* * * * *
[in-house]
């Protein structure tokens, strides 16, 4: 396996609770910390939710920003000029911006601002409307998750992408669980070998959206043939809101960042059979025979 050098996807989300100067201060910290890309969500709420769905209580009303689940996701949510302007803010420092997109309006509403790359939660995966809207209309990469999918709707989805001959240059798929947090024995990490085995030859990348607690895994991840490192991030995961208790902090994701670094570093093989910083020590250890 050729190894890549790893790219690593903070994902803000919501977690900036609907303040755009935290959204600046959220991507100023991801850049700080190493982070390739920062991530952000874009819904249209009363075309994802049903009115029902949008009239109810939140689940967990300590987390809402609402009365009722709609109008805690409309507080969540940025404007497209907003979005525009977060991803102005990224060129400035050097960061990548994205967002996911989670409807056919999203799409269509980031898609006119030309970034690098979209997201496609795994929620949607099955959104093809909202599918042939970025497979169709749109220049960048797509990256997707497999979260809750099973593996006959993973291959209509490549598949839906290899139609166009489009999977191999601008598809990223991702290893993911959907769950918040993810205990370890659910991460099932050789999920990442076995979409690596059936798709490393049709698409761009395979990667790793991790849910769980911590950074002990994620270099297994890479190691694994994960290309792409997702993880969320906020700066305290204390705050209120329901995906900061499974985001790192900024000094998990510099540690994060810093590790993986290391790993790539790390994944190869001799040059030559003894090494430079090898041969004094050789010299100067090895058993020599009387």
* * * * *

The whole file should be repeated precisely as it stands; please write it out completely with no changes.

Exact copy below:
[in-house]
């Protein structure tokens, strides 16, 4: 396996609770910390939710920003000029911006601002409307998750992408669980070998959206043939809101960042059979025979 050098996807989300100067201060910290890309969500709420769905209580009303689940996701949510302007803010420092997109309006509403790359939660995966809207209309990469999918709707989805001959240059798929947090024995990490085995030859990348607690895994991840490192991030995961208790902090994701670094570093093989910083020590250890 050729190894890549790893790219690593903070994902803000919501977690900036609907303040755009935290959204600046959220991507100023991801850049700080190493982070390739920062991530952000874009819904249209009363075309994802049903009115029902949008009239109810939140689940967990300590987390809402609402009365009722709609109008805690409309507080969540940025404007497209907003979005525009977060991803102005990224060129400035050097960061990548994205967002996911989670409807056919999203799409269509980031898609006119030309970034690098979209997201496609795994929620949607099955959104093809909202599918042939970025497979169709749109220049960048797509990256997707497999979260809750099973593996006959993973291959209509490549598949839906290899139609166009489009999977191999601008598809990223991702290893993911959907769950918040993810205990370890659910991460099932050789999920990442076995979409690596059936798709490393049709698409761009395979990667790793991790849910769980911590950074002990994620270099297994890479190691694994994960290309792409997702993880969320906020700066305290204390705050209120329901995906900061499974985001790192900024000094998990510099540690994060810093590790993986290391790993790539790390994944190869001799040059030559003894090494430079090898041969004094050789010299100067090895058993020599009387």